Choosing Lactose Free Products

Reasons for Choosing Lactose Free:

People have various reasons for choosing lactose free products, including vegan diets, lactose intolerance, milk allergy and some don’t believe in drinking milk. Whatever your reasons, it is important to choose a lactose free product that will meet your nutritional needs. Some are low in protein and calories while others are high in sugar and contain little nutrients. People with lactose intolerance who like milk might be happy to learn that many people can tolerate lactose in small amounts especially if taken with meals. Also keep in mind that despite the many claims in the media, Canadian milk is hormone free and safe to consume.

Grocery store shelves and fridges are lined with a number of lactose free milk products ranging from lactose free milk, to Almond Milk all the way to flax seed milk! It can be confusing and frustrating trying to find a product that compares nutritionally to milk.

What to Look For

Using the Nutrition Facts Table and the ingredient list can be helpful when trying to choose a product that is right for you. Use the nutrition facts table to compare the protein, sugar and nutrient content of different products.

The ingredient list can help to identify the nutrients and additives added to milk such as calcium, vitamin D and sugar. Fluid milk is an excellent source of nutrients like calcium, vitamin B12, and vitamin D. Although it is not mandatory for companies to fortify milk alternatives many now do with at least calcium and vitamin D but check the label and look for the words ‘fortified’ or enriched then check the nutrition facts table for the amount of nutrient.

The ingredient list is also helpful in identifying additives like sugar, carageenan and guar gum typically used in milk alternatives. Carageenan, a thickener derived from seaweed, is added to products like almond and soy milk because it acts as a thickener, and as a binder improving the texture. Many products also rely on sugar to enhance the taste; particularly in flavoured beverages like vanilla and chocolate. Because ingredients are listed in descending order, look for sugar closer to the end of the ingredient list or better yet, buy unsweetened products.

A Summary of Lactose Free Products

Lactose Free Milk: Made from milk but with the lactose removed. Contains all of the same nutrients as milk including; protein, vitamin D, Calcium, and Vitamin B12. Unless purchasing a flavoured variety, has no added sugars and the sugar indicated on the nutrition facts table is naturally present in the milk.

Soy Milk: One of the most common milk alternatives and the only one with the same good quality protein content as regular milk. Check the label and see if the Soy Milk is enriched as on its own it is not a significant source or nutrients like calcium or vitamin D. Also note that many types of soy are genetically modified so if that is a worry make sure to choose organic varieties.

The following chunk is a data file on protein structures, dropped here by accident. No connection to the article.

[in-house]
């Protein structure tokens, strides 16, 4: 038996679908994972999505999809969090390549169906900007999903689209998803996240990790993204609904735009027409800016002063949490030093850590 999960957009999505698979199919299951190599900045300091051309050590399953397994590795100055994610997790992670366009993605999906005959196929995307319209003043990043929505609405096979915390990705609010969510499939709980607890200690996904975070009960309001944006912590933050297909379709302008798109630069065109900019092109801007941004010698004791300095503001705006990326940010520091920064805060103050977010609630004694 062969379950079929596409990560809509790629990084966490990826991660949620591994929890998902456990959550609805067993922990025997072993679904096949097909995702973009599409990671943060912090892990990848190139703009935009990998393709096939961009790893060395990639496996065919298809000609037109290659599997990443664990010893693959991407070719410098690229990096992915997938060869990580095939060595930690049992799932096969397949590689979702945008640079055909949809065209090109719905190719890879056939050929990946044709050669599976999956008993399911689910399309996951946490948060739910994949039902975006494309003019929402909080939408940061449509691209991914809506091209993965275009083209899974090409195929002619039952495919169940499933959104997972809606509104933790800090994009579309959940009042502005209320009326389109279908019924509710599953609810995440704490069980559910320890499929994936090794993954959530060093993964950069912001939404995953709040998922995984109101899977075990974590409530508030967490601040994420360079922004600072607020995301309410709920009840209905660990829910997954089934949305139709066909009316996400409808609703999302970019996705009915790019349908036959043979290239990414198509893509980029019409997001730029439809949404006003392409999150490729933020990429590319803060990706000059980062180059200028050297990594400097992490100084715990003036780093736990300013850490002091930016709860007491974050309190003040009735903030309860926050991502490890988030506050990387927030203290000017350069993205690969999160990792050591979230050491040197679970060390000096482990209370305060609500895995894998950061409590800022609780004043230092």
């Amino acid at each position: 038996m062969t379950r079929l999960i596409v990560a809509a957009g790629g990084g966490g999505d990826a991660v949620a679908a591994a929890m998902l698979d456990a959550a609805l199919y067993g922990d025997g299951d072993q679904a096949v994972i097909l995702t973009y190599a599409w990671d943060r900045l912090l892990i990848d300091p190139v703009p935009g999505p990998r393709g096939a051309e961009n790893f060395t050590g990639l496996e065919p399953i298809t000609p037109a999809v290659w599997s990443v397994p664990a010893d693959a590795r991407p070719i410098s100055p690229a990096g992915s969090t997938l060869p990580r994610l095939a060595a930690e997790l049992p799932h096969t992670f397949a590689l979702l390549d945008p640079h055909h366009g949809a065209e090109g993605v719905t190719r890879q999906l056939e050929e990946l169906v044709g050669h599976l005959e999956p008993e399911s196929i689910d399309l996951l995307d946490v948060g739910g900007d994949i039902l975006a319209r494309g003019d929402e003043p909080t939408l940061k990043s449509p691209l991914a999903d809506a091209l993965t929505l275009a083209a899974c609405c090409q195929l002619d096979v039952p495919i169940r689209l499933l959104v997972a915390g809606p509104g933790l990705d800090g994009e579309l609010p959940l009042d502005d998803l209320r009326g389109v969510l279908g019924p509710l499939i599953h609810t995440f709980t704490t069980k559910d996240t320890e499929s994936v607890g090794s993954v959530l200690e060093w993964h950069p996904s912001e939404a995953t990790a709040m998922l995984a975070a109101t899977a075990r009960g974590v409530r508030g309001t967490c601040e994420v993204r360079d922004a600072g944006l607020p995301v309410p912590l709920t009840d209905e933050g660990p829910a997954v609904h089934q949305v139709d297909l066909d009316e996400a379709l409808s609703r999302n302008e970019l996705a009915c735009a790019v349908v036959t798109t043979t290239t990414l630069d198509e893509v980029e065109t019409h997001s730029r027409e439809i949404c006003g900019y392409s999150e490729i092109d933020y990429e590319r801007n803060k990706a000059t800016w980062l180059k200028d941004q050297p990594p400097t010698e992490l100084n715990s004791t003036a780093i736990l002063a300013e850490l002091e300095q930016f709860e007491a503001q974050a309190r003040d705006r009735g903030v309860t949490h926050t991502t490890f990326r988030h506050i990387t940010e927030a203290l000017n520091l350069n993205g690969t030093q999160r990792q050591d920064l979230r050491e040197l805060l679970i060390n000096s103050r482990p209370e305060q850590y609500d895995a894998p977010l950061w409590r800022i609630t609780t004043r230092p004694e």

Almond Milk: Becoming increasingly popular for its low calorie content. It is not a source of protein or fat and therefore is not appropriate for people who need more calories in their diet, particularly children under the age of 2 years. Many people now try to make their own almond milk by soaking almonds then pureeing them and straining through a cheese cloth, although this is a great way to eat naturally and avoid certain additives, this form of almond milk is not fortified meaning it is lacking important nutrients like calcium and vitamin D.

Coconut Beverage: Different from the coconut milk purchased in cans and typically used in Thai cooking, coconut beverage is lower in calories then canned coconut milk. It is also high in Medium Chain Fatty Acids (MCFAs) which are more easily absorbed then long chain fatty acids. Like almond milk, coconut milk is low in calories and is not a source of protein. Check that the brand is fortified and compare calcium content as some are higher than others.

FlaxSeed Milk: A newer product on the market, made from pressed flax seeds and water, is low in calories and contains heart healthy omega 3 fatty acids. It also contains no protein and make sure to check the ingredient list for fortification with vitamin D and calcium.

Rice Milk: One of the oldest alternatives to milk is suitable for those with soy, milk or nut allergies. Again make sure it is fortified as many products are not a source of calcium or vitamin D. In addition, rice milk is low in calories and contains no protein.

 Conclusion

Whatever your reasons for choosing lactose free products, be mindful when making your choices. Please remember that full fat milk is recommended for children up to the age of 2 years (and preferably beyond) and therefore many milk alternatives are not appropriate. Also always check the sugar content on products and try to choose products with little or no added sugars. As mentioned above, milk is an excellent source of protein and many of the milk alternatives fall short in protein content. Protein is an important nutrient that helps build lean muscle tissue and also contains calories that help in managing hunger.

Resources:

Nutrition Facts Table Health Canada

BC Dairy Association

Practise Based Evidence for Nutrition

 

 

 

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